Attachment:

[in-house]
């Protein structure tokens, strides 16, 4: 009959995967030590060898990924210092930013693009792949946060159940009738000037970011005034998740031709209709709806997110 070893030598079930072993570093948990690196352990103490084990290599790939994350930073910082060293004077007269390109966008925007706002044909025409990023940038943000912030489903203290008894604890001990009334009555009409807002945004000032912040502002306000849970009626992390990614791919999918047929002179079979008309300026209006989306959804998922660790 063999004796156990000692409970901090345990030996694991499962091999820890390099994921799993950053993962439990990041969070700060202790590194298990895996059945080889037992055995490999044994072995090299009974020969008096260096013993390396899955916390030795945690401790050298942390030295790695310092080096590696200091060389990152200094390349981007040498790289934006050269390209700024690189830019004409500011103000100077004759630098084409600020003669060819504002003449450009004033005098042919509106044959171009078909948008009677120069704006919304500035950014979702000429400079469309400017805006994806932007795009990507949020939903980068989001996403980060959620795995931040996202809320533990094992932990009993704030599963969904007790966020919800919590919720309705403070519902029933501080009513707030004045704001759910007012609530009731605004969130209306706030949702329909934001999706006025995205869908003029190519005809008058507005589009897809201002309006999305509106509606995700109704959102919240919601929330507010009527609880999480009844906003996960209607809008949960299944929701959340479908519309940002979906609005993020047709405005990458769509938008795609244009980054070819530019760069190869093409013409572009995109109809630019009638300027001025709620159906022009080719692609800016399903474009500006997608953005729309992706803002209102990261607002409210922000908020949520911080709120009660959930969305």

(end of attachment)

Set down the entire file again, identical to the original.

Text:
[in-house]
């Protein structure tokens, strides 16, 4: 009959995967030590060898990924210092930013693009792949946060159940009738000037970011005034998740031709209709709806997110 070893030598079930072993570093948990690196352990103490084990290599790939994350930073910082060293004077007269390109966008925007706002044909025409990023940038943000912030489903203290008894604890001990009334009555009409807002945004000032912040502002306000849970009626992390990614791919999918047929002179079979008309300026209006989306959804998922660790 063999004796156990000692409970901090345990030996694991499962091999820890390099994921799993950053993962439990990041969070700060202790590194298990895996059945080889037992055995490999044994072995090299009974020969008096260096013993390396899955916390030795945690401790050298942390030295790695310092080096590696200091060389990152200094390349981007040498790289934006050269390209700024690189830019004409500011103000100077004759630098084409600020003669060819504002003449450009004033005098042919509106044959171009078909948008009677120069704006919304500035950014979702000429400079469309400017805006994806932007795009990507949020939903980068989001996403980060959620795995931040996202809320533990094992932990009993704030599963969904007790966020919800919590919720309705403070519902029933501080009513707030004045704001759910007012609530009731605004969130209306706030949702329909934001999706006025995205869908003029190519005809008058507005589009897809201002309006999305509106509606995700109704959102919240919601929330507010009527609880999480009844906003996960209607809008949960299944929701959340479908519309940002979906609005993020047709405005990458769509938008795609244009980054070819530019760069190869093409013409572009995109109809630019009638300027001025709620159906022009080719692609800016399903474009500006997608953005729309992706803002209102990261607002409210922000908020949520911080709120009660959930969305």